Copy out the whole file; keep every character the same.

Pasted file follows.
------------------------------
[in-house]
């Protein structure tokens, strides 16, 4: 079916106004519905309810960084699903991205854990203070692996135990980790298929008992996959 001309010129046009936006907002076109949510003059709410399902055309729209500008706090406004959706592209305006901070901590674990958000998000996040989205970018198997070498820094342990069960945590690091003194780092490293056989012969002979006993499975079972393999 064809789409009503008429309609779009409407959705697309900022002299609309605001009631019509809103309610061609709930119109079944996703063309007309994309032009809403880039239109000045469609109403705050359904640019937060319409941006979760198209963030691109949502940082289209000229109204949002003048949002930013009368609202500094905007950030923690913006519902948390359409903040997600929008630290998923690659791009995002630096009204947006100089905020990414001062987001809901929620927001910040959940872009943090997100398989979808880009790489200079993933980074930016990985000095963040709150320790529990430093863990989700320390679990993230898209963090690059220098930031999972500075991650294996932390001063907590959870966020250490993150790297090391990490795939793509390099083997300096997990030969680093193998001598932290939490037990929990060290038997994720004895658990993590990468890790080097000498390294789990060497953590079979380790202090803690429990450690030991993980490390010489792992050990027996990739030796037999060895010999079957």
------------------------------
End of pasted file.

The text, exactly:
[in-house]
């Protein structure tokens, strides 16, 4: 079916106004519905309810960084699903991205854990203070692996135990980790298929008992996959 001309010129046009936006907002076109949510003059709410399902055309729209500008706090406004959706592209305006901070901590674990958000998000996040989205970018198997070498820094342990069960945590690091003194780092490293056989012969002979006993499975079972393999 064809789409009503008429309609779009409407959705697309900022002299609309605001009631019509809103309610061609709930119109079944996703063309007309994309032009809403880039239109000045469609109403705050359904640019937060319409941006979760198209963030691109949502940082289209000229109204949002003048949002930013009368609202500094905007950030923690913006519902948390359409903040997600929008630290998923690659791009995002630096009204947006100089905020990414001062987001809901929620927001910040959940872009943090997100398989979808880009790489200079993933980074930016990985000095963040709150320790529990430093863990989700320390679990993230898209963090690059220098930031999972500075991650294996932390001063907590959870966020250490993150790297090391990490795939793509390099083997300096997990030969680093193998001598932290939490037990929990060290038997994720004895658990993590990468890790080097000498390294789990060497953590079979380790202090803690429990450690030991993980490390010489792992050990027996990739030796037999060895010999079957």